Date of Award
Doctor of Philosophy (PhD)
Chemical and Biomolecular Engineering
Membranes organize much of the cell and host a great deal of molecular machinery required to integrate signals from the outside, regulate the surrounding matrix, change shape, move, and grow. Understanding how a dense forest of proteins, sugars, and biomarkers modulates the shape of the cell is necessary to produce more detailed, accurate predictions of cell behavior, particularly in the studies of cell signaling processes that lead to oncogenesis. In this dissertation, I will present a series of molecular models which, when combined with continuum models and both in vitro and in vivo experiments, describe the molecular basis for membrane morphology changes. In particular, we investigate the mechanisms by which proteins assemble on a bilayer undergoing thermal fluctuations. This work serves to quantify and explain a series of biophysical experiments in molecular detail, and contributes to the development of multiscale models for predicting cell fate.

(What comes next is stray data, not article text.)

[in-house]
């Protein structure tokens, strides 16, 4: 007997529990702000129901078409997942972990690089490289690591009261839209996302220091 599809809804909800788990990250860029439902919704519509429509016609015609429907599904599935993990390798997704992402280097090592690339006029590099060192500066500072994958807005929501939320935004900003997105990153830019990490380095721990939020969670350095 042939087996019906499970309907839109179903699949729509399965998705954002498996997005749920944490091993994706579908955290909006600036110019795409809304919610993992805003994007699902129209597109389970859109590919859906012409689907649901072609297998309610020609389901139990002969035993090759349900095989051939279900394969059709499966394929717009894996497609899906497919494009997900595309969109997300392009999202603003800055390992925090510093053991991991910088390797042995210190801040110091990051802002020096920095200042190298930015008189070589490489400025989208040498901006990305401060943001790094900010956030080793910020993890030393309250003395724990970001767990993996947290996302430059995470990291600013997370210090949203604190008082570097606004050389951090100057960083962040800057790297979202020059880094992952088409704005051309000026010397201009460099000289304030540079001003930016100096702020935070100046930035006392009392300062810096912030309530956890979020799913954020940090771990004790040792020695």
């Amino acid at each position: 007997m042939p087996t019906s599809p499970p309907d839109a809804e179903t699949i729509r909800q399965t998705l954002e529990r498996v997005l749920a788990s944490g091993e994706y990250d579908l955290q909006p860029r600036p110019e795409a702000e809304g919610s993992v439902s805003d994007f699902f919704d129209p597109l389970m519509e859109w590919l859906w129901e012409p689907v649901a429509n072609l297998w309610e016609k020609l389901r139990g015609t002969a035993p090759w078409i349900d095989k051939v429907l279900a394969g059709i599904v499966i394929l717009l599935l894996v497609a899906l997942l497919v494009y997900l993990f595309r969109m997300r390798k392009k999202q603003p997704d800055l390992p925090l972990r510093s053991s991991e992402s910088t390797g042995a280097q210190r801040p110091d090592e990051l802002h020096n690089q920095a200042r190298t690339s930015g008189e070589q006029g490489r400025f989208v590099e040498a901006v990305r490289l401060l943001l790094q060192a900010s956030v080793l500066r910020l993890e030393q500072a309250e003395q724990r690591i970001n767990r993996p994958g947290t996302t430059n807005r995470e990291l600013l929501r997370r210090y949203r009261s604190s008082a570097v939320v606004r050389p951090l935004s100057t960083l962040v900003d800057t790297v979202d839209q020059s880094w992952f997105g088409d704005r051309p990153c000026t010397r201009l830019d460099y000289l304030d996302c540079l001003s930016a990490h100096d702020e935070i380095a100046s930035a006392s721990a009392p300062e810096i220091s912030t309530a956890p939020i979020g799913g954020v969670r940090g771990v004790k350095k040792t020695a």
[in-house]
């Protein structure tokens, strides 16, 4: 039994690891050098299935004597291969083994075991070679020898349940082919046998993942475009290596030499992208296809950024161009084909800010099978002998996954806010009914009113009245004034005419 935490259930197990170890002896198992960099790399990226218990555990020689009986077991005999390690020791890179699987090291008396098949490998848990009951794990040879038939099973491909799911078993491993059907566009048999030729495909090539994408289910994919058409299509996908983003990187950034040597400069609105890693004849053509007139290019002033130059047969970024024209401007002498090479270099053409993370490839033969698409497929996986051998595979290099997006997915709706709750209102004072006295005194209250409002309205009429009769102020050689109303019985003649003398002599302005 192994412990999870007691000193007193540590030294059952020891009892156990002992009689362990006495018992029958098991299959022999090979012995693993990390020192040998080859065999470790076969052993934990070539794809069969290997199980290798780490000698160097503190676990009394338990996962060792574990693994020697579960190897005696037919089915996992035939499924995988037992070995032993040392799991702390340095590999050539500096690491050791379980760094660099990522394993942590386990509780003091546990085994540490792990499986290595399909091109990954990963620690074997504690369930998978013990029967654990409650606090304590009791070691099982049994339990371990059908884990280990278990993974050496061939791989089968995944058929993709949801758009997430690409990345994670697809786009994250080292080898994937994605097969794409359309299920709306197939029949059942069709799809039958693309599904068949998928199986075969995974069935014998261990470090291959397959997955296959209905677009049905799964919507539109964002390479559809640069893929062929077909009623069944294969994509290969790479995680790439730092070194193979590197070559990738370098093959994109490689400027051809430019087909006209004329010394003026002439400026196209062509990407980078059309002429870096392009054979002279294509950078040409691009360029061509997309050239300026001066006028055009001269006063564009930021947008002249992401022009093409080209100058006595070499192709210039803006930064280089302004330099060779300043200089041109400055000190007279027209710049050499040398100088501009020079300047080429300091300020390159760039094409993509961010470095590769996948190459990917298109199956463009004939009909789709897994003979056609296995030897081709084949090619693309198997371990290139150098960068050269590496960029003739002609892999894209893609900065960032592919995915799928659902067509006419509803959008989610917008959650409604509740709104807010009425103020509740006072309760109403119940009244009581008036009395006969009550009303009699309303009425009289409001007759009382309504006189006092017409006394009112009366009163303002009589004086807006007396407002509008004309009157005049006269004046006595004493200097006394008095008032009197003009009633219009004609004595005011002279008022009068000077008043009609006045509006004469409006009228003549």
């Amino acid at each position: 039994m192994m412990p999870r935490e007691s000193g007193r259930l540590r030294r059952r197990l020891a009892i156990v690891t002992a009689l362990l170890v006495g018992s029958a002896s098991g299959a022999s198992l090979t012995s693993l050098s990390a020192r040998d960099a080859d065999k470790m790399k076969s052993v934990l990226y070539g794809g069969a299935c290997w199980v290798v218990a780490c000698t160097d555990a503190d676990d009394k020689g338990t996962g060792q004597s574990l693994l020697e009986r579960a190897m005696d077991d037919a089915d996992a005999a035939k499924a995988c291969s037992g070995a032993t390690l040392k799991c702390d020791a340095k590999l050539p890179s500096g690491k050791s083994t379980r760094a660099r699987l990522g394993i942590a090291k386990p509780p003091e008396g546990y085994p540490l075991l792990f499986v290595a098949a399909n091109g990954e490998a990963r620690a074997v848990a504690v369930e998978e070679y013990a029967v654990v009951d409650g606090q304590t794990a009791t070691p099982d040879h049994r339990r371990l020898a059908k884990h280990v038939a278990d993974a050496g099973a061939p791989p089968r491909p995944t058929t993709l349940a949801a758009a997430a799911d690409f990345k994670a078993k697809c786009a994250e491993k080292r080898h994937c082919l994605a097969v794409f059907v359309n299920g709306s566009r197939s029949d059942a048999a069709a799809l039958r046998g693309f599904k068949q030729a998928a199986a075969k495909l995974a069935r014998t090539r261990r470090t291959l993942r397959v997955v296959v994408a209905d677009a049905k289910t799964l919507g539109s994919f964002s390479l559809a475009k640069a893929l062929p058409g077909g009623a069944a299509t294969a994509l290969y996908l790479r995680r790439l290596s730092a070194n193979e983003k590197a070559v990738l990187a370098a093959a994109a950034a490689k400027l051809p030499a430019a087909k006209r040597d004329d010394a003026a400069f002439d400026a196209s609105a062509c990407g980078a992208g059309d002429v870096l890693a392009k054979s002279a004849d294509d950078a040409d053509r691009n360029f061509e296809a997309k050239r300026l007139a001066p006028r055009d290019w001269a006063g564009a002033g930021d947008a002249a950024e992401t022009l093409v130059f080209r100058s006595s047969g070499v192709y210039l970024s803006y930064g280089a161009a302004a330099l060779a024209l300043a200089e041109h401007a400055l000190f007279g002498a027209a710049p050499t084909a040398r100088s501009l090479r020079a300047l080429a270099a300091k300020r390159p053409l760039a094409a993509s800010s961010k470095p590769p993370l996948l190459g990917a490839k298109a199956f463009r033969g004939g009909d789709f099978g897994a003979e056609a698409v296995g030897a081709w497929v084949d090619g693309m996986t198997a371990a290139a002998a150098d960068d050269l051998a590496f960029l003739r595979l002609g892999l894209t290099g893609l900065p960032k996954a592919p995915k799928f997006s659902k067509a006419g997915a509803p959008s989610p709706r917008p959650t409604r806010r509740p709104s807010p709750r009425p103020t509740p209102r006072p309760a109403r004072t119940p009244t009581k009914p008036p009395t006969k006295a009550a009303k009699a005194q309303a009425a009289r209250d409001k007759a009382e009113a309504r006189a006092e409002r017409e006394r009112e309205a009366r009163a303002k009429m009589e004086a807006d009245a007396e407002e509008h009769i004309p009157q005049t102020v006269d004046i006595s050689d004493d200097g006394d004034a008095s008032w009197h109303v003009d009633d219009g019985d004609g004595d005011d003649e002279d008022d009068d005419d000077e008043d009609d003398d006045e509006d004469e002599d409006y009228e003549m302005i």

Bradley, Ryan Patrick, "Molecular Simulations of Protein-Induced Membrane Remodeling" (2016). Publicly Accessible Penn Dissertations. 1621.